Aurang's reference to Ishteribinth implies they are heavily compromised, but it doesn't seem like the thing one would say of allies?
Paraphrasing: "there is little that occurs in Ishteribinth that we are not aware of..."
Iirc that is in response to speculation that the dunyain are a product of the non-men.

I always felt that the Mansions were akin to bronze age city states rather than dominions of specific areas like traditional fantasy kingdoms, and that the sparseness of their population was due to their low birthrate and long lifespans.

To my faulty memory, it seems that the Bakker quote Madness might be thinking of actually refers to the Inchies - that they were moribund and had lost proper knowledge of their technology by the time they came to Earwa.  I don't recall any reference to where the Cunoroi were on their cultural or racial lifespan before the fall.
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« Reply #39 on: November 25, 2013, 01:42:53 pm »
Aurang's reference to Ishteribinth implies they are heavily compromised, but it doesn't seem like the thing one would say of allies?
Paraphrasing: "there is little that occurs in Ishteribinth that we are not aware of..."
Iirc that is in response to speculation that the dunyain are a product of the non-men.

I always felt that the Mansions were akin to bronze age city states rather than dominions of specific areas like traditional fantasy kingdoms, and that the sparseness of their population was due to their low birthrate and long lifespans.

Who is to say what the context of Aurang's statements are... or how much of truth he shares with a soulless tool?

To my faulty memory, it seems that the Bakker quote Madness might be thinking of actually refers to the Inchies - that they were moribund and had lost proper knowledge of their technology by the time they came to Earwa.  I don't recall any reference to where the Cunoroi were on their cultural or racial lifespan before the fall.

I tried looking again today and all I found was the quote below but the context doesn't imply whether or not it's the "last Age" because of the Fall or cultural/societal deterioration. But no, I wasn't thinking of the Inchoroi/Moribund quote :-\.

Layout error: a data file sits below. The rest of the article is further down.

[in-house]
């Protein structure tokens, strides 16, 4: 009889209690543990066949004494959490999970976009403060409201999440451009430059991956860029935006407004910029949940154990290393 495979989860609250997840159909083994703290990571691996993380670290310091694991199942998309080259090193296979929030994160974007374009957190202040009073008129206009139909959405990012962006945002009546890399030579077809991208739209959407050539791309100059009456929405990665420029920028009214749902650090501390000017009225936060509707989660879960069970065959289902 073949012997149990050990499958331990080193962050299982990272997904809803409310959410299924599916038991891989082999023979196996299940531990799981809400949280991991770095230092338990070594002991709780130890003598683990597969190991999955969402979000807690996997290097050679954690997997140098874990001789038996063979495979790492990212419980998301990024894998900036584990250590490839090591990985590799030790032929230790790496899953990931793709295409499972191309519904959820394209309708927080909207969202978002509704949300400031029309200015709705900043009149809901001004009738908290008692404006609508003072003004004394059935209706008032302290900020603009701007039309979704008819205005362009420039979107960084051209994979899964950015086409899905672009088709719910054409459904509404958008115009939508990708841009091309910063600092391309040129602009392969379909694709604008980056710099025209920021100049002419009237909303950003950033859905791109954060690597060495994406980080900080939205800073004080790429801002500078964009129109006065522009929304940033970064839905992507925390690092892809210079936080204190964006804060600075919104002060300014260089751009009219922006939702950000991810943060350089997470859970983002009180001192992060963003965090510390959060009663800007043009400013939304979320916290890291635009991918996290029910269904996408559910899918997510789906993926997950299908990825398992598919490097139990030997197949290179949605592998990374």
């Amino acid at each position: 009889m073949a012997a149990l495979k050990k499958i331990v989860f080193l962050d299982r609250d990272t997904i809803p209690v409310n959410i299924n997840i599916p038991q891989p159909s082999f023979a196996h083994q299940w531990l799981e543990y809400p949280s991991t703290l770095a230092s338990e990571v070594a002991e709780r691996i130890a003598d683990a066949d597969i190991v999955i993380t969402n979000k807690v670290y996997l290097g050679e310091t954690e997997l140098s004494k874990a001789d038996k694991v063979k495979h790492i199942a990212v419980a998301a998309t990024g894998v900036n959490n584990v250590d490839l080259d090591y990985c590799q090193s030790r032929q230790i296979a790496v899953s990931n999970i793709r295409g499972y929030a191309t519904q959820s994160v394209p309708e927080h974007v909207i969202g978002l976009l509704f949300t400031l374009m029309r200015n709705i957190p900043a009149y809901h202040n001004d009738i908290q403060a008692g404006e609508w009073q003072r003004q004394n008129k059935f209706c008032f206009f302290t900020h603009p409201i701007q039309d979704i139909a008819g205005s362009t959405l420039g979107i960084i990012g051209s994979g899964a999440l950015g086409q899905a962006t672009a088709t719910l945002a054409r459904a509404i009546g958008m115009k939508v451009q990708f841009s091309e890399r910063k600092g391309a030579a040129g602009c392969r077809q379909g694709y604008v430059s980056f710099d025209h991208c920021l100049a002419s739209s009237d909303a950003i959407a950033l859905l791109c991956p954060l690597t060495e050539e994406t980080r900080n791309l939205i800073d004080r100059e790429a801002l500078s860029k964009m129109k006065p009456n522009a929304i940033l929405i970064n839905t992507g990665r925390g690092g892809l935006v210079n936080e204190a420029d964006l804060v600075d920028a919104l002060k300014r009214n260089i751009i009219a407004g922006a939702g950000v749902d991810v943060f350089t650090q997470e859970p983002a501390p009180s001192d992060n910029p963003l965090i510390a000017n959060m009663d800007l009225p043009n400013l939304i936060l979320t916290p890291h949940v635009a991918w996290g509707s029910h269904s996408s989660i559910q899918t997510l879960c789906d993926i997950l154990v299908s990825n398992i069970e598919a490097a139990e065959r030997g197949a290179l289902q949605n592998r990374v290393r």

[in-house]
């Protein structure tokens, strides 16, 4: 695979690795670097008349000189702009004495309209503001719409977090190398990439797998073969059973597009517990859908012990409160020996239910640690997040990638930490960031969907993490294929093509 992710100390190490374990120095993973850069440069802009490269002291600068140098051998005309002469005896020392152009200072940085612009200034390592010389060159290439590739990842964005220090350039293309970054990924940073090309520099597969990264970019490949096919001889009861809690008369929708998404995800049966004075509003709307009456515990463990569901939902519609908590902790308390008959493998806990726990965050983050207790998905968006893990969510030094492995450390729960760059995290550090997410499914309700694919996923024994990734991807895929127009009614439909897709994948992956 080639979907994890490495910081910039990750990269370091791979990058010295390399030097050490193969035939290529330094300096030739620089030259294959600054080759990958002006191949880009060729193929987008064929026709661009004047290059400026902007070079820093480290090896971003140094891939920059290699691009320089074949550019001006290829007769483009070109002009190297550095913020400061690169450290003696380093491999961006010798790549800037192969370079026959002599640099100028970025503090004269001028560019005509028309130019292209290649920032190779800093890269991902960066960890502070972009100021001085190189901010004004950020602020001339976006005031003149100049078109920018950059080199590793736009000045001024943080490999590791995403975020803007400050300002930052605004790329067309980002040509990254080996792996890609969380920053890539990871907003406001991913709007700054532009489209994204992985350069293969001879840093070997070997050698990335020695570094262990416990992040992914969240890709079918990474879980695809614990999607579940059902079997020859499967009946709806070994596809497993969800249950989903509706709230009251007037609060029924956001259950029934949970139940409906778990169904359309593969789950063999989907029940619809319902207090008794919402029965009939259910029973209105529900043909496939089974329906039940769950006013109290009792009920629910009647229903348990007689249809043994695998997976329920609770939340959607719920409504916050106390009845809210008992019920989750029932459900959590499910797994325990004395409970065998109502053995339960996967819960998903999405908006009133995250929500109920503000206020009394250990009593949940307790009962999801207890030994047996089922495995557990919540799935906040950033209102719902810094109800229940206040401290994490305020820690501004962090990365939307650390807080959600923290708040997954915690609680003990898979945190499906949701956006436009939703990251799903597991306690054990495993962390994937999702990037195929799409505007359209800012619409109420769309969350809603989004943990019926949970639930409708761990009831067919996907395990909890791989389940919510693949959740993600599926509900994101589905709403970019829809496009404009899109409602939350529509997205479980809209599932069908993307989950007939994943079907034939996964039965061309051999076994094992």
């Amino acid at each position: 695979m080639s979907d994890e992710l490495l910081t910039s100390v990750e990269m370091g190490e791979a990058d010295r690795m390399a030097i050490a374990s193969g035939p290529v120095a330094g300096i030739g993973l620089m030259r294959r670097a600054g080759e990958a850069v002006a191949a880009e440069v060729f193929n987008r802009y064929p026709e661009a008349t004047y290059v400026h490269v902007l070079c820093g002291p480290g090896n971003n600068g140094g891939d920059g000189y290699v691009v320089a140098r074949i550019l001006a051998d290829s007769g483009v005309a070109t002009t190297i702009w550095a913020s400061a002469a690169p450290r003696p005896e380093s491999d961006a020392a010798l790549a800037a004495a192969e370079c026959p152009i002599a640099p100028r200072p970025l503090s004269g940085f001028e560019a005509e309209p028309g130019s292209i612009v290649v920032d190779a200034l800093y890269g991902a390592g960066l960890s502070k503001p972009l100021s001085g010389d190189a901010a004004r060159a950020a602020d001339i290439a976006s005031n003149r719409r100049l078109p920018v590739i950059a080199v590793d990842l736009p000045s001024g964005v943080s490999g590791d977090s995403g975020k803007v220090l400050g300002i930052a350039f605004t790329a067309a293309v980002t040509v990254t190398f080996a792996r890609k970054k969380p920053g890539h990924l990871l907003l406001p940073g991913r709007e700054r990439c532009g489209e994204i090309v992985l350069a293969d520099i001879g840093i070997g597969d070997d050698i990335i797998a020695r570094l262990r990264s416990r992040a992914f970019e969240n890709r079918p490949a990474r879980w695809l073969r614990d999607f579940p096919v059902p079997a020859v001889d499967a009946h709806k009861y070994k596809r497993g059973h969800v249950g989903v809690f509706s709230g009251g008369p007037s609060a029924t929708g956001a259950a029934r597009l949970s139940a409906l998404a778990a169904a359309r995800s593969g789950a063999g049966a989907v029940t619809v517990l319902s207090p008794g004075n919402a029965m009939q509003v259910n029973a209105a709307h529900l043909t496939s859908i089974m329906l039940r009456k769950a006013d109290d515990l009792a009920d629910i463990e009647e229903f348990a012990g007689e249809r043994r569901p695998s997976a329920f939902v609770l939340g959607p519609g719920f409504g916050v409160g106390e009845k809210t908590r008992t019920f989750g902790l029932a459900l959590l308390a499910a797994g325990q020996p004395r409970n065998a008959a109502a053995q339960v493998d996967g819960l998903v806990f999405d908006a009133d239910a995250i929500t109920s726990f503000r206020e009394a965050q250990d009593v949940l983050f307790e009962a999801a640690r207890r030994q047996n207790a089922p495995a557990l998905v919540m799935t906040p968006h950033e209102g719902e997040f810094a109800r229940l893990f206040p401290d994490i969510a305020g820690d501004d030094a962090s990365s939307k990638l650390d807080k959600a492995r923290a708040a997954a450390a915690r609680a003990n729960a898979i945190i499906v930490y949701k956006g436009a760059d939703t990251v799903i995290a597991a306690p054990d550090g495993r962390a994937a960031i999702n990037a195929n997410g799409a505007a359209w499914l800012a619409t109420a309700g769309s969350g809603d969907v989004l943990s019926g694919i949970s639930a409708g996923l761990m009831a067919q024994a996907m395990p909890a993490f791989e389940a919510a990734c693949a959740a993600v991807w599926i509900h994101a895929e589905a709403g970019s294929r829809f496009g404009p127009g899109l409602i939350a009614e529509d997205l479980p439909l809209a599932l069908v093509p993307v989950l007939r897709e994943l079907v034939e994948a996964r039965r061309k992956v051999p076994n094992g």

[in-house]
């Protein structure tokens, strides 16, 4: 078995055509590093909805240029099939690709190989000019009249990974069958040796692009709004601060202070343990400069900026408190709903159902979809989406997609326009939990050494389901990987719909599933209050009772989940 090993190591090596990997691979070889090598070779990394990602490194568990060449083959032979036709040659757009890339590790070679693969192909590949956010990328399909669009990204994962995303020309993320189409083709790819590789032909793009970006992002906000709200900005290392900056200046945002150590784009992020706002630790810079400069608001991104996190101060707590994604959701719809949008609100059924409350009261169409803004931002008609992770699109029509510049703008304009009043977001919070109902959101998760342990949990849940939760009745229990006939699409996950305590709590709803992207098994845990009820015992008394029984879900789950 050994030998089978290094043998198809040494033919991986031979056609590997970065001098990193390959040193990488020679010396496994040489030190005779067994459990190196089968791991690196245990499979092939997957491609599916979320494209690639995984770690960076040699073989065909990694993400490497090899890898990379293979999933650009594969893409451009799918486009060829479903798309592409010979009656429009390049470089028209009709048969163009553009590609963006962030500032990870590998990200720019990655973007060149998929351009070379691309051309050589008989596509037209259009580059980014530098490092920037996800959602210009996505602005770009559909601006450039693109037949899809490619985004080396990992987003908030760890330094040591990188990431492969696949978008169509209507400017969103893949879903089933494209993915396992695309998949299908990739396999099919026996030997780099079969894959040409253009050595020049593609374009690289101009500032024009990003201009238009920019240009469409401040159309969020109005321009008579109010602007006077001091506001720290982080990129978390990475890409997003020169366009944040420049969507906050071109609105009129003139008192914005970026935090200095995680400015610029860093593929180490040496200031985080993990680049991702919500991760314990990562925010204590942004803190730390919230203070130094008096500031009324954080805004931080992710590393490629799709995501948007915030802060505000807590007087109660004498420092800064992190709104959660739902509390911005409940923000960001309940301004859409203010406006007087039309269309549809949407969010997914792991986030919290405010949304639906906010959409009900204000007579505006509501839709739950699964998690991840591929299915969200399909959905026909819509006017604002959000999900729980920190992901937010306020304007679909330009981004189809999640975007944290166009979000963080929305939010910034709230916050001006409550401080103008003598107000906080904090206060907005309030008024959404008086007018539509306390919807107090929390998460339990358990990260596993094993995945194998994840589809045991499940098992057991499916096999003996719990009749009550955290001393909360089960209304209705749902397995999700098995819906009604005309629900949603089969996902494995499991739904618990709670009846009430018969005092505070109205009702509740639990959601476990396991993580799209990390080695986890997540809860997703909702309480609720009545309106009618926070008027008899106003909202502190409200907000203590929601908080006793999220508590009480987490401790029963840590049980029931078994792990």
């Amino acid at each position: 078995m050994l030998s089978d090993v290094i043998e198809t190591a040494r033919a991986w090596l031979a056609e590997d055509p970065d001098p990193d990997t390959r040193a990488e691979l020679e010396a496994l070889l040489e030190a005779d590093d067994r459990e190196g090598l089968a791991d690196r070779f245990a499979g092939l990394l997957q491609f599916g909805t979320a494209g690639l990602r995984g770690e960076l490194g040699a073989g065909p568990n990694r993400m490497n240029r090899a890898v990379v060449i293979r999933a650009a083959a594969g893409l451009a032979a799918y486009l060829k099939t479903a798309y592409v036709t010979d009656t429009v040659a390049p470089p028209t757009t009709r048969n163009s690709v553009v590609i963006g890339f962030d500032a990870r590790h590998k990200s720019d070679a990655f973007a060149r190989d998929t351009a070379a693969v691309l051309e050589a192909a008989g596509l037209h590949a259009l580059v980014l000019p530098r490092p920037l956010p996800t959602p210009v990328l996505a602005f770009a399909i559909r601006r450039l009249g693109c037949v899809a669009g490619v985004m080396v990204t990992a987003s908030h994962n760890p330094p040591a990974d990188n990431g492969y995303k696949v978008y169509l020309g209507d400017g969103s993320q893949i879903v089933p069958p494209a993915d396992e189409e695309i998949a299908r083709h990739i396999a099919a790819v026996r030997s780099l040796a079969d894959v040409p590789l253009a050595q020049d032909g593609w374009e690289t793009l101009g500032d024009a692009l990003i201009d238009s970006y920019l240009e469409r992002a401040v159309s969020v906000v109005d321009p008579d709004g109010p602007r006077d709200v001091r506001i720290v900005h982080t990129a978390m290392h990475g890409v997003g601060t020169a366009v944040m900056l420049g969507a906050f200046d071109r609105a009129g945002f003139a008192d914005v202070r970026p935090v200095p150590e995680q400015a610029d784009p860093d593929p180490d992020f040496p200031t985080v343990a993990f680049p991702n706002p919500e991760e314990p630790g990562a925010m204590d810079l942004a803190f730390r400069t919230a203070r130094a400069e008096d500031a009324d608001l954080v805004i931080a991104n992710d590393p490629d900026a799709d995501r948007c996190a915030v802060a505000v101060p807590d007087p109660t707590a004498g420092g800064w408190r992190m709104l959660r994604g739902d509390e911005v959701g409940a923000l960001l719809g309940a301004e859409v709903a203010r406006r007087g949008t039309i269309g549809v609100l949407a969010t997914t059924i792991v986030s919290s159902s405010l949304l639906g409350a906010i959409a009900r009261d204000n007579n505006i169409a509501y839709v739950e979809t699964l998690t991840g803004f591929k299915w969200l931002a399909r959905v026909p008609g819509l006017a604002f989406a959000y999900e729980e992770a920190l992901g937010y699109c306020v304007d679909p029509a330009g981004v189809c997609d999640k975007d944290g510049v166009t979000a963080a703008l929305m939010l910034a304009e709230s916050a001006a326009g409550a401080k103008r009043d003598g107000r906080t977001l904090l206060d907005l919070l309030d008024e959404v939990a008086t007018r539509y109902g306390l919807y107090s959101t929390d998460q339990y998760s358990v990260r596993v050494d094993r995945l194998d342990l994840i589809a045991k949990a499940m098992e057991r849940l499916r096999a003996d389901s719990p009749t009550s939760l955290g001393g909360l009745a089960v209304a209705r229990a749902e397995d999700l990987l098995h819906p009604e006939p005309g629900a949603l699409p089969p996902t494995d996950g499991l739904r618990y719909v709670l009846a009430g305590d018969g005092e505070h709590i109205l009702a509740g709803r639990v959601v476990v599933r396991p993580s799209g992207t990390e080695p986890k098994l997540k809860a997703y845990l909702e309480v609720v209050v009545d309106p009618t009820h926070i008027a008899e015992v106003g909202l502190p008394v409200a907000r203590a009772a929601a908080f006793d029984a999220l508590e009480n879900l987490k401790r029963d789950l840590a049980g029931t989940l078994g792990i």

Quote from: Cu'jara Cinmoi, Mar 2005
So far, the deepest the histories go is to the Fall, which is to say, the arrival of the Inchoroi in the last Age of Nonmen.
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Wilshire

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« Reply #40 on: November 25, 2013, 05:57:29 pm »
To my faulty memory, it seems that the Bakker quote Madness might be thinking of actually refers to the Inchies - that they were moribund and had lost proper knowledge of their technology by the time they came to Earwa.  I don't recall any reference to where the Cunoroi were on their cultural or racial lifespan before the fall.
I believe this is correct. After all, why would the Inchoroi fall from the sky and crash land if they knew how to properly fly their own ship? Its not like they got to the promised land and decided that they needed to kill 99% of their population as they landed.
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« Reply #41 on: November 26, 2013, 02:53:37 pm »
Oh, Curethan's right about that quote - it's relatively easy to find.

For some reason, ZTS only allows me to search and then read the first page of results (if I click page 2, 3, 4, 5, it just loads up the first page again).

But I'm fairly sure about this other one. I will find the right combination of words or strategy (searching obsessively) to prove I'm right or crazy ;).
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Wilshire

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« Reply #42 on: November 26, 2013, 07:33:18 pm »
But I'm fairly sure about this other one. I will find the right combination of words or strategy (searching obsessively) to prove I'm right or crazy ;).
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Triskele

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« Reply #43 on: November 26, 2013, 11:43:29 pm »
Aurang's reference to Ishteribinth implies they are heavily compromised, but it doesn't seem like the thing one would say of allies?
Paraphrasing: "there is little that occurs in Ishteribinth that we are not aware of..."
Iirc that is in response to speculation that the dunyain are a product of the non-men.

D'oh, can't believe I forgot to include that.  I'd agree that it doesn't sound like something you'd say about your allies.  Sounds like something you'd say about a place where you have spies or some ability to infiltrate.  And this was from the first series.  He references Nin-Ciljiras (sp) as if he's now the de-facto ruler of Ishterebinth.  So we can assume from that that Cleric is gone by this point. 

Kind of funny though...why does the Ordeal think that Nil'giccas is no longer king in Ishterebinth?  On their own, I get how men would have no real inkling of who rules in Ishterebinth.  But Kellhus almost certainly knows.  What motive could he have for maintaining the idea that Nil'giccas is still king there?  Anyone pondered that?

Crtha

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« Reply #44 on: November 27, 2013, 12:59:41 am »
@ Triskele.

Cleric's monologing in TJE suggests he hasn't been in Ishterebinth for a loooong time.
He likely spent a lot of time hanging around in Cil Aujis before joining the skin eaters.

I think he's playing along with the Emisarry's lies.